The Ear, the Eye and the Arm is one of those books that has stuck in my imagination since I first read it in my childhood, and is probably one of the books that fired my love of speculative fiction, my love of both science fiction and magic realism.
“That was the best kind of story: when the teller was as much under its spell as the listener.”
Set two hundred years in the future from when it was published (in 2194), in Zimbabwe, The Ear, the Eye and the Arm is a noir detective story, a science fiction story and a magic realism story, all bundled together for a teenage audience.
A General’s three children are kidnapped, and his shadow is too heavy for him to help them. His wife hires a team of detectives with special powers, inherited from a nuclear accident in their village, to search for the children.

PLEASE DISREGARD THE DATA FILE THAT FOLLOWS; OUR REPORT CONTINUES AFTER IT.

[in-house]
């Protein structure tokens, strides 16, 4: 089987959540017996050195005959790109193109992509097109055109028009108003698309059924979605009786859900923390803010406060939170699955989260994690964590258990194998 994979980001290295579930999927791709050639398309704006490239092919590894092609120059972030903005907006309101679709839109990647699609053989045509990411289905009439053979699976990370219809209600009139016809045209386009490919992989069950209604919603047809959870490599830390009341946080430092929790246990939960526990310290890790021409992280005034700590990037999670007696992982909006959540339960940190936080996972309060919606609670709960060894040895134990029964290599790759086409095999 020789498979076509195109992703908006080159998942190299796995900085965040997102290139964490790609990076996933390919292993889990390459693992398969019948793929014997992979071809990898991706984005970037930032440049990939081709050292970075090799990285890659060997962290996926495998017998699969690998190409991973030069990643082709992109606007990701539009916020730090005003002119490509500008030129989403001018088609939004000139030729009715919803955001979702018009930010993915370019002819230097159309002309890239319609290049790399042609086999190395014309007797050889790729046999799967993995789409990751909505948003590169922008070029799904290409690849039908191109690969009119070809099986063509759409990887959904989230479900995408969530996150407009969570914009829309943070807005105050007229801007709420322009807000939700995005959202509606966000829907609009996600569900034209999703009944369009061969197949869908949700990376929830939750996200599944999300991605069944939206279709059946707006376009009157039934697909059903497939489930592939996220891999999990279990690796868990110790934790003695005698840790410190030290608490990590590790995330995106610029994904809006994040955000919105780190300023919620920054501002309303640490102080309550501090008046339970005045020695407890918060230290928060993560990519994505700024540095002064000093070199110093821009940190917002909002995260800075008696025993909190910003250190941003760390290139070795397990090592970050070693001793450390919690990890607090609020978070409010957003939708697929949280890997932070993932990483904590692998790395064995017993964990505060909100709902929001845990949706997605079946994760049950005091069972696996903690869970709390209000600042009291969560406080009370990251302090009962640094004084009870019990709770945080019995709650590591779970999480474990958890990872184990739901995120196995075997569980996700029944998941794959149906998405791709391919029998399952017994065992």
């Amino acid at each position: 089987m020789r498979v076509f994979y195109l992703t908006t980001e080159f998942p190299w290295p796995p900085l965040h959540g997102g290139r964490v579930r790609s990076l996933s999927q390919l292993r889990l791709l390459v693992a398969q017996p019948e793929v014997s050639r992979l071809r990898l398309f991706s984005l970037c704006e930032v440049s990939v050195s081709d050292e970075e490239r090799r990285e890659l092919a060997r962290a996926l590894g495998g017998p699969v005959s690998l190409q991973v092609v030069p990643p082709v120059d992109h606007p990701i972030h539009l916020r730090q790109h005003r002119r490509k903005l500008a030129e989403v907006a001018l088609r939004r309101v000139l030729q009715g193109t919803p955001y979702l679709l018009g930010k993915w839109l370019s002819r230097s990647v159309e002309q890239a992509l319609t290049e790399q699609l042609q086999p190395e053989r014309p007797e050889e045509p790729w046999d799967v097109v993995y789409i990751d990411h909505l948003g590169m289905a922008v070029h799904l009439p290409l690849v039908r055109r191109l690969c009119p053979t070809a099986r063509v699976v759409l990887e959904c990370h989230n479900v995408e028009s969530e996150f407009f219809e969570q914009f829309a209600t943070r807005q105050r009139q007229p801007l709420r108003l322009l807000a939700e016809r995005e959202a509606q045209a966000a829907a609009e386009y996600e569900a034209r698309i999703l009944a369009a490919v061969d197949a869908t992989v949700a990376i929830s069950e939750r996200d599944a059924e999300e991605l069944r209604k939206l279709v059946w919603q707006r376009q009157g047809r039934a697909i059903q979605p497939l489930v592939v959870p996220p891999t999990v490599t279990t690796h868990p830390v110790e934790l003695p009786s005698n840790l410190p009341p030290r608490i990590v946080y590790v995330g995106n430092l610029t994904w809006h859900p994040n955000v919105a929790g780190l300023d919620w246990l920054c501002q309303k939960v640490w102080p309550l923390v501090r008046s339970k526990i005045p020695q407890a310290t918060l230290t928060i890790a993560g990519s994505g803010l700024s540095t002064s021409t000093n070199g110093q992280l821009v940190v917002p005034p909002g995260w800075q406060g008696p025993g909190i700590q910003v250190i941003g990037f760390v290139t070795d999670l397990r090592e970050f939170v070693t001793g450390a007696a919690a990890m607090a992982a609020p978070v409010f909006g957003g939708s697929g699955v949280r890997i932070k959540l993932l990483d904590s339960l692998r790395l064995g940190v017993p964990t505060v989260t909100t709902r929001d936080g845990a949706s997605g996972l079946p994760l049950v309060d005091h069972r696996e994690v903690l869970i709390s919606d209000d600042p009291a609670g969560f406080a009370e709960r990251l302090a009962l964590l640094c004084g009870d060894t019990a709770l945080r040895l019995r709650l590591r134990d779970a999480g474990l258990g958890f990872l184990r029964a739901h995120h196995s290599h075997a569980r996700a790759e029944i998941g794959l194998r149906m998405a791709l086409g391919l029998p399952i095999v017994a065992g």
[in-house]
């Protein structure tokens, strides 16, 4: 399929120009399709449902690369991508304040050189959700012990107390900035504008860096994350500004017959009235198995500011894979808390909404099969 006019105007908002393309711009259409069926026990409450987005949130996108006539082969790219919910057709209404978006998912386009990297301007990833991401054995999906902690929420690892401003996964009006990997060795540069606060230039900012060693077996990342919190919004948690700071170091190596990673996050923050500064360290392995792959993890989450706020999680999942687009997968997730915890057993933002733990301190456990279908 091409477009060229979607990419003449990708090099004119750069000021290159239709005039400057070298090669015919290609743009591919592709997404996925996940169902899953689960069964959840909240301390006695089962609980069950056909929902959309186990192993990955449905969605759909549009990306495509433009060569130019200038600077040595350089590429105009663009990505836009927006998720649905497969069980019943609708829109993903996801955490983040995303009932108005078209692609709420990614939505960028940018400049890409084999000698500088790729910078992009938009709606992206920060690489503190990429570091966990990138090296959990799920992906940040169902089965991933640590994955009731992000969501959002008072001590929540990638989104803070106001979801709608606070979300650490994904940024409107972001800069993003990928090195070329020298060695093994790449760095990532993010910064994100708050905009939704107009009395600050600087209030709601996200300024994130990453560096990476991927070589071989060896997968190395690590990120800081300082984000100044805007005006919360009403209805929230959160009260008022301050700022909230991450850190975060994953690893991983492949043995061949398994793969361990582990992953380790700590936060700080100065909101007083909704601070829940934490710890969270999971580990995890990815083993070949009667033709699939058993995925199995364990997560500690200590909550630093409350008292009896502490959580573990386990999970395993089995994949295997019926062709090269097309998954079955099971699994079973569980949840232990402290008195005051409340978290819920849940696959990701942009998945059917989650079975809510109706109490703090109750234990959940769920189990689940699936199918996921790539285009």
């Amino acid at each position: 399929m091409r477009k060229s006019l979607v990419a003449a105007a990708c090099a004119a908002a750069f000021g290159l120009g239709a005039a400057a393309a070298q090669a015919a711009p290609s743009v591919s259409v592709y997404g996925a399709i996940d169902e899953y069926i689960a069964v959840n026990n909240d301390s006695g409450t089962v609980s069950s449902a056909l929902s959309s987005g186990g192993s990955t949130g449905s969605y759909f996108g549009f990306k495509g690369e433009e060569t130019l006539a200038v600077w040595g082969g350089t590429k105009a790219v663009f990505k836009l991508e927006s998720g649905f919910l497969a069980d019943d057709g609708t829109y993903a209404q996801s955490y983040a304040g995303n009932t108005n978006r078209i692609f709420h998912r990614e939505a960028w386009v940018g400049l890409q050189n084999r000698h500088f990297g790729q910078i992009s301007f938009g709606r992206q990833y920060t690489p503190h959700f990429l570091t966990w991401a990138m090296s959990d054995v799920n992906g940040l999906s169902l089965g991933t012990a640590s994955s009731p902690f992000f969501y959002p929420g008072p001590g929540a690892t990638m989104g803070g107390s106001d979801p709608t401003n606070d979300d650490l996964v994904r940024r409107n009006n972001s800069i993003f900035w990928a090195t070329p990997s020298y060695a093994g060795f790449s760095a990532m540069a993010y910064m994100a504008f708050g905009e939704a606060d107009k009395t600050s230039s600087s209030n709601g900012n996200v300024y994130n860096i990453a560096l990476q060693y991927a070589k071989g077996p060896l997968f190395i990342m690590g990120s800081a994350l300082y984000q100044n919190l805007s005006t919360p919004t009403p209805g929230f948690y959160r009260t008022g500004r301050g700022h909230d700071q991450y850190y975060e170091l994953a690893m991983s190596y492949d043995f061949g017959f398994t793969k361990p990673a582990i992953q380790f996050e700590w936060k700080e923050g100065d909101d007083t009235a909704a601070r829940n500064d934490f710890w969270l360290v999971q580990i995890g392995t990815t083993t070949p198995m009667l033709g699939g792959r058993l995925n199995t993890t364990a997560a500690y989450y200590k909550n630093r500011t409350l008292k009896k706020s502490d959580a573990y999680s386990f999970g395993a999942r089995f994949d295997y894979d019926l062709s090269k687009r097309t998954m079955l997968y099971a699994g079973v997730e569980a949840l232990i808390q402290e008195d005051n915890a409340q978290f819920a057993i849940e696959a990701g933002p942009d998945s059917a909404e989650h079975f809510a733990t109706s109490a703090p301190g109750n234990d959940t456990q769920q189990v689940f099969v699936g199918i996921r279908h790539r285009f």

The children themselves are very resourceful (they are the protagonists in a YA novel, after all) and escape from their kidnappers, only to stumble from one misadventure into another.
“Knowledge is a house that must be built from the ground up. We know how to make the roof. The information is useless if we don’t understand the foundations on which it is to be placed.”
African gods, mutants with superpowers, heavily armed gangs and manipulative members of the “English tribe” all populate the pages of this fantastic novel.
And, as a bonus, the novel was written for African children, whom the author noticed loved to buy (and read to death) second-hand science fiction novels. The afterward is touching and is well worth reading.